NEW YORK -- Tiger Mountain at the Bronx Zoo is the new $8.5 million home of half a dozen Siberian tigers that have been moved from the Wild Asia exhibit, where people riding a monorail once got their best glimpses of tigers through binoculars.
Tiger Mountain offers the possibility of nose-to-nose views through inch-thick glass. Or, if the tigers decide to go for a swim in the 10,000-gallon pool, through 2-inch-thick glass.
One recent Monday not much swimming was going on. One tiger went so far as to drink from the pool. One person's 10,000-gallon pool is one tiger's 10,000-gallon water dish.
"Come on, babe, get in," said Richard Lattis, a vice president of the society. "This is like people who go to the beach and just want to be seen and don't want to get wet." The tiger -- Taurus, an 11-year-old female whose twin sister, Zeff, was not far away -- later plopped down on a rock that serves as a waterfall feeding the pool. She was 15 or 20 feet away. "You just don't get these kinds of views," Lattis said.
For those who remember William Blake's famous verse -- "Tiger! Tiger! burning bright/In the forests of the night" -- Tiger Mountain is a forest, half the size of the Central Park Zoo, said Steven E. Sanderson, president and chief executive of the Wildlife Conservation Society.
John Gwynne, the society's vice president and chief creative officer, said the zoo's design team had worked hard to make the 3-acre Tiger Mountain "feel like a place that feels like Asia." But this is Asia with creature comforts. There is a rock with a heating element to make wintertime lounging more pleasant. There is a rock that has cool water piped in to make summertime lounging bearable. And there is a tree that smells of Obsession.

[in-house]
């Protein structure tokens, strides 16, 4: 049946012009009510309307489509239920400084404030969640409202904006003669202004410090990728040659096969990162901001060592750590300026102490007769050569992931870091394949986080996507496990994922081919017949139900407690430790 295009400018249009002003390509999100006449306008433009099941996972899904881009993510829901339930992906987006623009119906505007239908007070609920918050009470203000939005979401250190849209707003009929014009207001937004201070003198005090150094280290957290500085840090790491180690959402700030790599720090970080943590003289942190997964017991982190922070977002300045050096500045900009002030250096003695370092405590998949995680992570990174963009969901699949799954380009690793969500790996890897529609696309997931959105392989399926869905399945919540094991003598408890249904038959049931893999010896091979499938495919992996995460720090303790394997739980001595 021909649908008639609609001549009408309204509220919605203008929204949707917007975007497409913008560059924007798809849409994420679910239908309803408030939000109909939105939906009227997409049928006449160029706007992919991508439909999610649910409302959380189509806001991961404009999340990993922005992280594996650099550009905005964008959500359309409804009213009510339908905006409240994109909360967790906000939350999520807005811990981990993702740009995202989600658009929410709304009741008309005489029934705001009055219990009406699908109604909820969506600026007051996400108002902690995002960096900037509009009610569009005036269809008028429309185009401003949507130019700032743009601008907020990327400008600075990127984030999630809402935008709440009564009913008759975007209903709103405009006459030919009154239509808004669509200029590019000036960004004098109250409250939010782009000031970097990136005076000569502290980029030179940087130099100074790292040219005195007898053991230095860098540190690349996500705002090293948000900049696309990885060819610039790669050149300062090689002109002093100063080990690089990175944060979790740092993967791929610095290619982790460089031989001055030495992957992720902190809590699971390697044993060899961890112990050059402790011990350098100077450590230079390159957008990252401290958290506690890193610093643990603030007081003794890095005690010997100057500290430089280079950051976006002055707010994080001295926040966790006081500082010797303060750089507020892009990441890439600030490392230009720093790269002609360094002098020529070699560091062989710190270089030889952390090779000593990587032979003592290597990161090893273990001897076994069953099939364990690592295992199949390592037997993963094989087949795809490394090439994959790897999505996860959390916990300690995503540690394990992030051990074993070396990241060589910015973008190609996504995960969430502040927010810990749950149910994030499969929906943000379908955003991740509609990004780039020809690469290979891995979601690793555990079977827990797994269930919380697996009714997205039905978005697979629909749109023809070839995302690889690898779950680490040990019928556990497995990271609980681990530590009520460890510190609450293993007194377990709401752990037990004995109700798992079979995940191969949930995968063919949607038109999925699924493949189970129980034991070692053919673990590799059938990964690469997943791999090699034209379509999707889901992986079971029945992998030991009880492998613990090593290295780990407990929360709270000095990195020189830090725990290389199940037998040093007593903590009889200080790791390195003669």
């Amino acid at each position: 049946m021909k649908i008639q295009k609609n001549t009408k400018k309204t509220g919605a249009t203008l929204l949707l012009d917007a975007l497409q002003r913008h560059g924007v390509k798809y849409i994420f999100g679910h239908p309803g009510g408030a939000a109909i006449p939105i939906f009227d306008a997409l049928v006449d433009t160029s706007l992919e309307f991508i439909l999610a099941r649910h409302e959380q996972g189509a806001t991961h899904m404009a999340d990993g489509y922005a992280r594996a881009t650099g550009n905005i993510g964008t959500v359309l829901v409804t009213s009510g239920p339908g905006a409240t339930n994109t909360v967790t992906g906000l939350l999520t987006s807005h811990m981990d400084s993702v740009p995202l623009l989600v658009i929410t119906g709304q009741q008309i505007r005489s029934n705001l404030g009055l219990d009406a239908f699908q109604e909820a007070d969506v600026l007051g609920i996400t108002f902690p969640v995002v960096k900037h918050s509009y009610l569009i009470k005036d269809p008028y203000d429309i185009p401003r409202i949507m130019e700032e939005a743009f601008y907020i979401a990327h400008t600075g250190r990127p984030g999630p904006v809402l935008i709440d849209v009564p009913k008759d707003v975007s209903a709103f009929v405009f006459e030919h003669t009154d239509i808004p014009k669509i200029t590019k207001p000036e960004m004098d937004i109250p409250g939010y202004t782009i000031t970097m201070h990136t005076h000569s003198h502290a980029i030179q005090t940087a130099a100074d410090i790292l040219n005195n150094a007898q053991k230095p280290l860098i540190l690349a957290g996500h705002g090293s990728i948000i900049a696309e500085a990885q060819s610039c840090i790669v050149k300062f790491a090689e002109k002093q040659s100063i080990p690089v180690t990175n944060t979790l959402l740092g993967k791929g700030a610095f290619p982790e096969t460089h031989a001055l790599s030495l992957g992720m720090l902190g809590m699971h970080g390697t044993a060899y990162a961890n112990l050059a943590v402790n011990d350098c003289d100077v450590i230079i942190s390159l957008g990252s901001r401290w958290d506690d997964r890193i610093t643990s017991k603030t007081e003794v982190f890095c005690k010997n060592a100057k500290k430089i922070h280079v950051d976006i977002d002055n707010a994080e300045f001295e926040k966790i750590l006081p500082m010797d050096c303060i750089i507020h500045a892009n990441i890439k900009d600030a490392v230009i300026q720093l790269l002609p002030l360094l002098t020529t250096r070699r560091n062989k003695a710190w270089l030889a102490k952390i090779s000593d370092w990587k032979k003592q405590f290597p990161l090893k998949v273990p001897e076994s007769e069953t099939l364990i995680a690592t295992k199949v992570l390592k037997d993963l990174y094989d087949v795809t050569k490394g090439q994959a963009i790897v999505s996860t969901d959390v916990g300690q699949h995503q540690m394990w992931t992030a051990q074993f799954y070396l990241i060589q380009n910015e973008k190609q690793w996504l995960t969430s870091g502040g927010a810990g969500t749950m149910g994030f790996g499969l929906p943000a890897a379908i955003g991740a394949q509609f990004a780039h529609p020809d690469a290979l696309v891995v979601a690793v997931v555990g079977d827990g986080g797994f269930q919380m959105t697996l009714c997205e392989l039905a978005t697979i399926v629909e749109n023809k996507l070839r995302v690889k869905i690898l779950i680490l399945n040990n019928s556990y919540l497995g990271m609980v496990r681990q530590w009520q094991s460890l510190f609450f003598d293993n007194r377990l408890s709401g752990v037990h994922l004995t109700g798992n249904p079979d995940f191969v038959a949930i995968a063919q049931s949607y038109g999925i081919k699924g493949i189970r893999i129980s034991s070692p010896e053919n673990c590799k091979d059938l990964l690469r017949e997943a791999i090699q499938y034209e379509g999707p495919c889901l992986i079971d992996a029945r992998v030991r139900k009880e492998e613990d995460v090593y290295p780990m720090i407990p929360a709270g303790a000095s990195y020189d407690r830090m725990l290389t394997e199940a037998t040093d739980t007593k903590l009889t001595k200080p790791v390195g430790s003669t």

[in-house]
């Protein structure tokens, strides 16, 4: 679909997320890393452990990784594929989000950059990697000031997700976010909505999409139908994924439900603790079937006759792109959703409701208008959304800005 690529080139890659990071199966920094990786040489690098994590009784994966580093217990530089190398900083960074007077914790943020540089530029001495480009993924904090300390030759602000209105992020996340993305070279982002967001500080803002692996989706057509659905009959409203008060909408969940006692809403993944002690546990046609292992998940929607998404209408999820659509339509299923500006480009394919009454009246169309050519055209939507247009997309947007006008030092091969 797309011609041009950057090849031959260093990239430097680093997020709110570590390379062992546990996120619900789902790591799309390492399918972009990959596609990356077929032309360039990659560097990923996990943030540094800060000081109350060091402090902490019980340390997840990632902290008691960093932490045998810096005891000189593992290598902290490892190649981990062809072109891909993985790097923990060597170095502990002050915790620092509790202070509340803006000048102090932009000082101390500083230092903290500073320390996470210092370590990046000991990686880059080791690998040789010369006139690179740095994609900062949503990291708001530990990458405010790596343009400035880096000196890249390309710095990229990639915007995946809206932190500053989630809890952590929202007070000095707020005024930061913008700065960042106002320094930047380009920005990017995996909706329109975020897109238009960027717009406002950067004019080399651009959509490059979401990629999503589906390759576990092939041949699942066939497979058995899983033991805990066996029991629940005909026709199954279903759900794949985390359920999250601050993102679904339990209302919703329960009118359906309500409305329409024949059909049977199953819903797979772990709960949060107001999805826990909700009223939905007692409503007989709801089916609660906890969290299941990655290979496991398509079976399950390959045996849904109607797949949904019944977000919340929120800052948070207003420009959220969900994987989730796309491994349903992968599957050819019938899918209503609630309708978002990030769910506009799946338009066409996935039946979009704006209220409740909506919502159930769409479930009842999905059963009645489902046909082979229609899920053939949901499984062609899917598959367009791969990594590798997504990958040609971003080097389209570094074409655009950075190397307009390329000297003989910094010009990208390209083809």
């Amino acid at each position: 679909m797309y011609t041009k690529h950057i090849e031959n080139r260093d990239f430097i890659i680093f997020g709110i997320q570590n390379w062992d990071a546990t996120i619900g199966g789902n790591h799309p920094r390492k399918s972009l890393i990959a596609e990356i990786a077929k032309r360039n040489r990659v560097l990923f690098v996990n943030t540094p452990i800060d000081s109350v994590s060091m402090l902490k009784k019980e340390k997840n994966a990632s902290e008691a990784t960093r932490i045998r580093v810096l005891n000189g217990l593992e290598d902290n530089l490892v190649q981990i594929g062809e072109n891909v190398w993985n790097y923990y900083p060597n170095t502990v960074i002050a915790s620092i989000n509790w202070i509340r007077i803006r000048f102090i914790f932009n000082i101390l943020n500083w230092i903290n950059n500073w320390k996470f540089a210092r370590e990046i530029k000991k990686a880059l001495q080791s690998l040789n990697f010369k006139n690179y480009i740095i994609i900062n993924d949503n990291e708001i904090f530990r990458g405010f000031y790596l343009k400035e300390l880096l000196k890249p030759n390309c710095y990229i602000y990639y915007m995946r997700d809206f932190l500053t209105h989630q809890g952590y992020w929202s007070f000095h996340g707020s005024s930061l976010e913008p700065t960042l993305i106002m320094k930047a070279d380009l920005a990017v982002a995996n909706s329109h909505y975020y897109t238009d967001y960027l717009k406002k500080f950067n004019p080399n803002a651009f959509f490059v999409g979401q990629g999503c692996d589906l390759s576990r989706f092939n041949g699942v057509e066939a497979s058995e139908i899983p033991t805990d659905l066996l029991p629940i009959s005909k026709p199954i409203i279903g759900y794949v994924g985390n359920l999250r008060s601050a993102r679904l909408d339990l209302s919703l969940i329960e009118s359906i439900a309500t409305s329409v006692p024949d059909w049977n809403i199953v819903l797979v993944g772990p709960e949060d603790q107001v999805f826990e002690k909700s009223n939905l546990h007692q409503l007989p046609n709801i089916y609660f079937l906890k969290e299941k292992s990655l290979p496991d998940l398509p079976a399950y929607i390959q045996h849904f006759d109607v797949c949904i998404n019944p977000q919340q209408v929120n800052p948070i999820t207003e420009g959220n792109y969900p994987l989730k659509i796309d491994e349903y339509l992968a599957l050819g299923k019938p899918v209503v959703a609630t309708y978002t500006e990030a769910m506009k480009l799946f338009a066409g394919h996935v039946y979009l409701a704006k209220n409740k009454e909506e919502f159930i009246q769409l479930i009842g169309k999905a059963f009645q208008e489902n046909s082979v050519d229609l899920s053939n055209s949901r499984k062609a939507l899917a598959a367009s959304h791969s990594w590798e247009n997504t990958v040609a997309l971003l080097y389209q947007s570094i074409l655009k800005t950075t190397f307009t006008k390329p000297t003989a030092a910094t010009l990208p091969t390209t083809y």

This is not a tiger fashion secret -- they do not wear it, they roll around in it. "It's musk-based," explained Sue Chin, one of the designers. "They also roll around in deer feces, so it's not necessarily a commenting on how great the perfume is."
In other words, cats will be cats -- these just happen to weigh 250 to 600 pounds and to be on endangered species lists. "People that have cats, they'll be surprised how many behaviors they see in their pets that they'll see in our tigers, doing the same things," said Patrick Thomas, the zoo's mammal curator.
Giant cat toys
Giant cats, though, need giant toys. So at Tiger Mountain, a scratching post is a tree. There is a ball on a spring, but the ball is the size of a bowling ball and the spring has links like a chain. There are treats -- smallish morsels of liver, for example.
But cat owners do not feed Fluffy or Princess from behind a floor-to-ceiling metal gate, the way the tigers' keepers do. Fluffy and Princess have not lost finger-size incisors to roughhousing with siblings, the way some of the tigers at Tiger Mountain have. And Fluffy or Princess do not claim an old tire as a favorite toy, the way one of the residents at Tiger Mountain does (Sasha, the lone male).
"Our goal is to have animals engaged in normal behaviors," Thomas said. "You want the exhibit to inspire visitors to care about saving tigers."
5,000 tigers left
The society, which has been involved in tiger conservation since the 1960s, says there are only 5,000 tigers left in the wild.
Not that the six at Tiger Mountain are exactly tame. A zoo videographer, Thomas J. Veltre, manager of the media services office, remembers the time in Wild Asia that he zoomed in for a close-up -- maybe the close-up on the monitor that caught Taurus' eye as she looked through the inch-thick glass on Monday. That monitor, on the far wall of the humans' side of the glass, shows videotaped views of tigers so visitors can say they saw a tiger if the real ones have sauntered out of sight. Taurus' long-distance vision is so good she was glued to the tube.
Back to Veltre and his close-up, which happened to be of Alexis, a 6-year-old born at the zoo. "I got a good shot," Veltre said, "and she turned around and lunged right at the fence."
Did he mention that he was on the other side of the fence? Or that he caught the whole thing on tape? Not at first. He was still talking about the suddenness, the visceralness. "She looks up very cute," he said, "and, `Roar!'"